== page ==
Six months ago when Nea turned 6, I called Blue Cross Blue Shield. I knew that insurance companies often use a little BS move, in which they stop covering speech therapy at that age, claiming that apraxia is a developmental delay. Which it is NOT. More here. They said everything was fine then. Great, I said to myself.
Then we made a mistake. In my 2010 health insurance plan, BCBS covered speech therapy up to $2000 per year. We were going to be over that by just a little bit. (Should have just coughed up the difference. Who knew? Hindsight.) So our SLP wrote a letter of medical necessity (it's a thing of beauty with lots of big words), included a bunch of medical records, and BCBS denied it. Which, it turns out, means that they were denying any ST for Nea forever and ever, amen. Not. Cool. I got the news a day or two before Christmas, and frankly, I was in no mood to deal with it. I called BCBS once before the end of the year and did a little half-hearted protesty thing, but you gotta be in the mood, y'know?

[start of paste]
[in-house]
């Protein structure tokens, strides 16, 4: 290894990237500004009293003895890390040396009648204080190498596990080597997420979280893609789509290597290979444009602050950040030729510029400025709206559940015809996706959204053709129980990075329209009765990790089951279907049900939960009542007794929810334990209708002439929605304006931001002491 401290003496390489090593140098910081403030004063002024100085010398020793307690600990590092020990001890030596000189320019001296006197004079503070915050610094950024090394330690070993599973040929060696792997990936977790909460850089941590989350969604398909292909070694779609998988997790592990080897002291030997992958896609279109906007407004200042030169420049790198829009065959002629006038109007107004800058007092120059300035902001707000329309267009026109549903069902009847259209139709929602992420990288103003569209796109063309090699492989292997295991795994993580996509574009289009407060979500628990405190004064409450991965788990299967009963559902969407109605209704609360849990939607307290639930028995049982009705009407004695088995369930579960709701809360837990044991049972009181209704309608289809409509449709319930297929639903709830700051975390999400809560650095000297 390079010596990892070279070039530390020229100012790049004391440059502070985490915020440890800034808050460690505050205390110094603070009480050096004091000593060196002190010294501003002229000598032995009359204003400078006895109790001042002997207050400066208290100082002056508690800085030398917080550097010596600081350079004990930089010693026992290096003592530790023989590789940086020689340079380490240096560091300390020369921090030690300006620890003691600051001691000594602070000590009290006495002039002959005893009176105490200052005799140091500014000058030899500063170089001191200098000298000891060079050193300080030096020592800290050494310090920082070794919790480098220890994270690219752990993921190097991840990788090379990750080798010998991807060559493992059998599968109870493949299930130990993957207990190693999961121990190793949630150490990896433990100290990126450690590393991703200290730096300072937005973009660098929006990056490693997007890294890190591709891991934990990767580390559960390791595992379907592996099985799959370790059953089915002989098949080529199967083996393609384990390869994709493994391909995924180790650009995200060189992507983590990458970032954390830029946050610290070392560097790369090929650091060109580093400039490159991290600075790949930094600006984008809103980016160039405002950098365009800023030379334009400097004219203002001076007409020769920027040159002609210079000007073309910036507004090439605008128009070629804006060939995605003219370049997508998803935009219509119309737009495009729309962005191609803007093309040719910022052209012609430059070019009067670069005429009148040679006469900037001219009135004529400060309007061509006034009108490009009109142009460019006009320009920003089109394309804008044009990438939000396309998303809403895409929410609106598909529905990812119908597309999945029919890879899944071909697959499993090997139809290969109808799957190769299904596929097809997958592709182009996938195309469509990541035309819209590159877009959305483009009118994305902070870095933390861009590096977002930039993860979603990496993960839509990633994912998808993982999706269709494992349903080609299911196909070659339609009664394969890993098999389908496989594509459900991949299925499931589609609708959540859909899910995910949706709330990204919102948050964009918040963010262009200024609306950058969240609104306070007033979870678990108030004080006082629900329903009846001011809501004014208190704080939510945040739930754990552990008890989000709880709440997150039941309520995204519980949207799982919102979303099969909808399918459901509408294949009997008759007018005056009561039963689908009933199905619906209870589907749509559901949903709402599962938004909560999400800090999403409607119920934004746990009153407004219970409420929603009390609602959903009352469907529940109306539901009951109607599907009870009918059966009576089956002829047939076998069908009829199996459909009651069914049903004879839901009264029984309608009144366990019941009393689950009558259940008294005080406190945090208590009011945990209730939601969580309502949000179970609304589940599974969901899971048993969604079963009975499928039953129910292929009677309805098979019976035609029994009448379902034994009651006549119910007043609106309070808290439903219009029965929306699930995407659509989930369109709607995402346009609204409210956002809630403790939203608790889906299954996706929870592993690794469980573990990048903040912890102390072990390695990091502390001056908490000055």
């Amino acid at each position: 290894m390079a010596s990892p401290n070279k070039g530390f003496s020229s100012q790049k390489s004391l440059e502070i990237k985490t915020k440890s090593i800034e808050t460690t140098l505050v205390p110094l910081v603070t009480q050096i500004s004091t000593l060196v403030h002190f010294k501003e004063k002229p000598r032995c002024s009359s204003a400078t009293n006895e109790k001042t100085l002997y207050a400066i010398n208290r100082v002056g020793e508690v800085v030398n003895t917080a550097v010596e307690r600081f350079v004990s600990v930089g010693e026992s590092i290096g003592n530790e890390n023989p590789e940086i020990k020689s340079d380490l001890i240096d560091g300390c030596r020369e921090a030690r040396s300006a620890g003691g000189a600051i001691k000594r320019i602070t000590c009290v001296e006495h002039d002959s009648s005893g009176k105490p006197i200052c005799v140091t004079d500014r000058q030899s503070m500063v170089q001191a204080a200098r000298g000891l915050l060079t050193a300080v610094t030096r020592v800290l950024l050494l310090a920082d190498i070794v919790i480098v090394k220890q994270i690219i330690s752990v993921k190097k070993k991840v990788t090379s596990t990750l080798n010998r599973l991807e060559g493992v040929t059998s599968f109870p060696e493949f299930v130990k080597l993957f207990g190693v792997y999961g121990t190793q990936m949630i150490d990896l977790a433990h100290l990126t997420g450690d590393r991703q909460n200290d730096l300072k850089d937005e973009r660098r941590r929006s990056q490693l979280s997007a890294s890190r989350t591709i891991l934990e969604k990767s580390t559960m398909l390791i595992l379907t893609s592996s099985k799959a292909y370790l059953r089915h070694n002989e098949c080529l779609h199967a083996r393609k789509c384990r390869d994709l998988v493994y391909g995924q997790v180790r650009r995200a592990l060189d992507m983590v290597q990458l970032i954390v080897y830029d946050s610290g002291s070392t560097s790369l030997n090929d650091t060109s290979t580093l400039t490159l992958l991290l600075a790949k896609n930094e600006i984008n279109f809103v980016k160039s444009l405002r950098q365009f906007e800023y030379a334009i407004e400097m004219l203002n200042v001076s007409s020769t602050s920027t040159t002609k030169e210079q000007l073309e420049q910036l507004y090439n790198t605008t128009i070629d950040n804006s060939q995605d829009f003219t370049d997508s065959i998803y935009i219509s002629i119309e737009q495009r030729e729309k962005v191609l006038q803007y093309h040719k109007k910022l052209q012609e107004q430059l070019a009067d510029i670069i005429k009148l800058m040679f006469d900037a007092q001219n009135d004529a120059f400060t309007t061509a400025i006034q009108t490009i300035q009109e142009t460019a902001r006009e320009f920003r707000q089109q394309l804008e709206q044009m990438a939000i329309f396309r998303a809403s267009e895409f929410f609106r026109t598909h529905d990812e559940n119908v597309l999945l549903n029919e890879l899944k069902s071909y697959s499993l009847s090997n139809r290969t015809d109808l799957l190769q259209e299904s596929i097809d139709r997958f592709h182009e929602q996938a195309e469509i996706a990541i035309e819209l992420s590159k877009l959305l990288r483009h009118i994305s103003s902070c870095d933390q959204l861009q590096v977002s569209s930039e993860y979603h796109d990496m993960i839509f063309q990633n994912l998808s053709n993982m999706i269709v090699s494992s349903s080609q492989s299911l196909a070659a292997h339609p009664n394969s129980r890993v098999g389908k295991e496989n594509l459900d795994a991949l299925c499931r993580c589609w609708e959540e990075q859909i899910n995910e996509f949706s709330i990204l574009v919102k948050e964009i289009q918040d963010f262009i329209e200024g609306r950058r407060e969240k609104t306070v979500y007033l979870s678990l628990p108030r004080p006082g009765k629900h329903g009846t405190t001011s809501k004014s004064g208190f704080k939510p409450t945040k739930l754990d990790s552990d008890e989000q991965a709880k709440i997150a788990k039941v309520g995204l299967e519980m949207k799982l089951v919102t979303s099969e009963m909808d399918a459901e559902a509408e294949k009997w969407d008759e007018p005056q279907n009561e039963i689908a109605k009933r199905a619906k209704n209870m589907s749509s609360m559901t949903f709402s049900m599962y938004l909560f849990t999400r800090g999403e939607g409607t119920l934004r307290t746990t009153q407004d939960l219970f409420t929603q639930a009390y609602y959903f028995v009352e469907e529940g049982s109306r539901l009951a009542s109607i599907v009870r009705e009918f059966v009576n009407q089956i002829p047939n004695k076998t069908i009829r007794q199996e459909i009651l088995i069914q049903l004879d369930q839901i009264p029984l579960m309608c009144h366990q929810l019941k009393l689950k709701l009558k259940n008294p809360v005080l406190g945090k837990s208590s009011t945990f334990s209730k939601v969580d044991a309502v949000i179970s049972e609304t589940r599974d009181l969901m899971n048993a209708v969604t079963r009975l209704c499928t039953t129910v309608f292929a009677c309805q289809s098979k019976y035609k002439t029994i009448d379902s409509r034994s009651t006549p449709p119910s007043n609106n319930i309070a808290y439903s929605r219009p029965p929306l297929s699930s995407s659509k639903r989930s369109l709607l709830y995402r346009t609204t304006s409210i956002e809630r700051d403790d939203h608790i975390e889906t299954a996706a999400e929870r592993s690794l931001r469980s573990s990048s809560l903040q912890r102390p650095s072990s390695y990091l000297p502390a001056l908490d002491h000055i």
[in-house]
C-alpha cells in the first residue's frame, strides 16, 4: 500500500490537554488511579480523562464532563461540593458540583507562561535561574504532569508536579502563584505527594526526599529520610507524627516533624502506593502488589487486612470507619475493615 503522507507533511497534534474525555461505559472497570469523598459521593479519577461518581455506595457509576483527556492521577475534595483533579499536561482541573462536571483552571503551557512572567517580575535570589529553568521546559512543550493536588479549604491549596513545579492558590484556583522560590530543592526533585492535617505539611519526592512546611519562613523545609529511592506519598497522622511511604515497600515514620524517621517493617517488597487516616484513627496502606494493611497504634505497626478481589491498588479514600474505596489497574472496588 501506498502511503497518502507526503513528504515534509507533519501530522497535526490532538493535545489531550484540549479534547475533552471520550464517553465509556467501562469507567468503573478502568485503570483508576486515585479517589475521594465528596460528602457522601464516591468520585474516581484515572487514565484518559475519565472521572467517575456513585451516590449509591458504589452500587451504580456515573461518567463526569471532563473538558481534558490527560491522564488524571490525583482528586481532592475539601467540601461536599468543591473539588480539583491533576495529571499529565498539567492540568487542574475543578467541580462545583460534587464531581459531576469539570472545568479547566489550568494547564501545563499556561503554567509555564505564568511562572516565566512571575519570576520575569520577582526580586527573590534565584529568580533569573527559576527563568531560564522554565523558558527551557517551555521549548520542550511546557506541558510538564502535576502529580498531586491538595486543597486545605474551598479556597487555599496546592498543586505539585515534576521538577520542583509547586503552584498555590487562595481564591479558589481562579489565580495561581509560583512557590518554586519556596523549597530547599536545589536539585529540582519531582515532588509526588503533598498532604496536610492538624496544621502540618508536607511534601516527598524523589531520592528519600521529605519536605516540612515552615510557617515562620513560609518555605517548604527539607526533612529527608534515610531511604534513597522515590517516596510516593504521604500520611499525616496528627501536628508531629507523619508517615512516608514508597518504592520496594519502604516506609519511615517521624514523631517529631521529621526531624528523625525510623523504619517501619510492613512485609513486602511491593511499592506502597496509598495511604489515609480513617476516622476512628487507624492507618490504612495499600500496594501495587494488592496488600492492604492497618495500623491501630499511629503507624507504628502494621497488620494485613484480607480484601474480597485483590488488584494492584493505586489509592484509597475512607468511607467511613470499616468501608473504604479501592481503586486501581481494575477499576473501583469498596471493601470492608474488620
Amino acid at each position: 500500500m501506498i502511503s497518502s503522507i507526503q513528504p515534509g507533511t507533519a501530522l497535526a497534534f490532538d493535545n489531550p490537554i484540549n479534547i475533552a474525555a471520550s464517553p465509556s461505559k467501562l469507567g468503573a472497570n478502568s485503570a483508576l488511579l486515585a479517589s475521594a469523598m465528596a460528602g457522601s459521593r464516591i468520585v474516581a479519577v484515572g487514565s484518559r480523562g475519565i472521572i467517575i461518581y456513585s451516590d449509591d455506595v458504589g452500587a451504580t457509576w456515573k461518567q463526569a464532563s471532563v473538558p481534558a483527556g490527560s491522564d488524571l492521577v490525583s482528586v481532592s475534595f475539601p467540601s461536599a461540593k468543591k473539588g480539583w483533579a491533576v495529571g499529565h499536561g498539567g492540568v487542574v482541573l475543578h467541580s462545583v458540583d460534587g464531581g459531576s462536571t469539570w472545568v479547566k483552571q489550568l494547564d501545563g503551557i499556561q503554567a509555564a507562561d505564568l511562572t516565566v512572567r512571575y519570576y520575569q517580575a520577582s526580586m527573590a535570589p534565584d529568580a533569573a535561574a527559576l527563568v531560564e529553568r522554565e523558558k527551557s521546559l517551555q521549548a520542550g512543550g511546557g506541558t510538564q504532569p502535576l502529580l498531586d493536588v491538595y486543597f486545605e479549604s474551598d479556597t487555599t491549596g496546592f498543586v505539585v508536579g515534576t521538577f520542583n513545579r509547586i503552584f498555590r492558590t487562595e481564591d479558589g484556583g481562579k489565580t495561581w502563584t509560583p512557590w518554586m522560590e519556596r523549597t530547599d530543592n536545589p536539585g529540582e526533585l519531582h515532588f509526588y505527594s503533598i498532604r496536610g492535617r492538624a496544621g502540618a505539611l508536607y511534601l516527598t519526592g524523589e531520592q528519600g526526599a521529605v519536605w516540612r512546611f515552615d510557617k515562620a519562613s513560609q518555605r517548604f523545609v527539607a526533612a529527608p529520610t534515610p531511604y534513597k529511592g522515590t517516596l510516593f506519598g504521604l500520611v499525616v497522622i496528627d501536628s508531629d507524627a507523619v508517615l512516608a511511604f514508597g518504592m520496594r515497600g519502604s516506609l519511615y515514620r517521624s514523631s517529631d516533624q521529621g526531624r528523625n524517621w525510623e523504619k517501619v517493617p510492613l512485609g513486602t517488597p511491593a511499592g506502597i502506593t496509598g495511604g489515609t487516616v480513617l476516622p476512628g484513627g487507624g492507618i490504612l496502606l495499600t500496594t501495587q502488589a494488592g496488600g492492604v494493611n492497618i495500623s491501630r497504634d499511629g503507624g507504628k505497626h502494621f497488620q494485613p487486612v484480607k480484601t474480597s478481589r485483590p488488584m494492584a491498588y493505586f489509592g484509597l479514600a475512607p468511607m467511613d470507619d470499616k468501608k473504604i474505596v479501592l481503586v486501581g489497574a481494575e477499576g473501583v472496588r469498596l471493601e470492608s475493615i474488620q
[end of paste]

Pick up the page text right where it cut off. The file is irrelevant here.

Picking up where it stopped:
So I called yesterday. Forty minutes later, our file was going for re-review. The nice lady said, "We'll call you within 30 days with the results." I rolled my eyes and took notes in my binder. At 3:00 THAT SAME DAY I got a call back from her. It wasn't overturned, but she gave me the key phrases we should use in the next letter. Apparently our SLP didn't call it verbal apraxia in her session notes, and didn't mention specifically that Nea's gap between receptive and expressive language is huge. Whatever. I'm not worried about it at this point. We have to jump through a couple hoops, and we'll be back on Easy Street. For values of Easy Street that include having a 6.5 year old who can't pronounce her last name.
One of these things is not like the others
2 days ago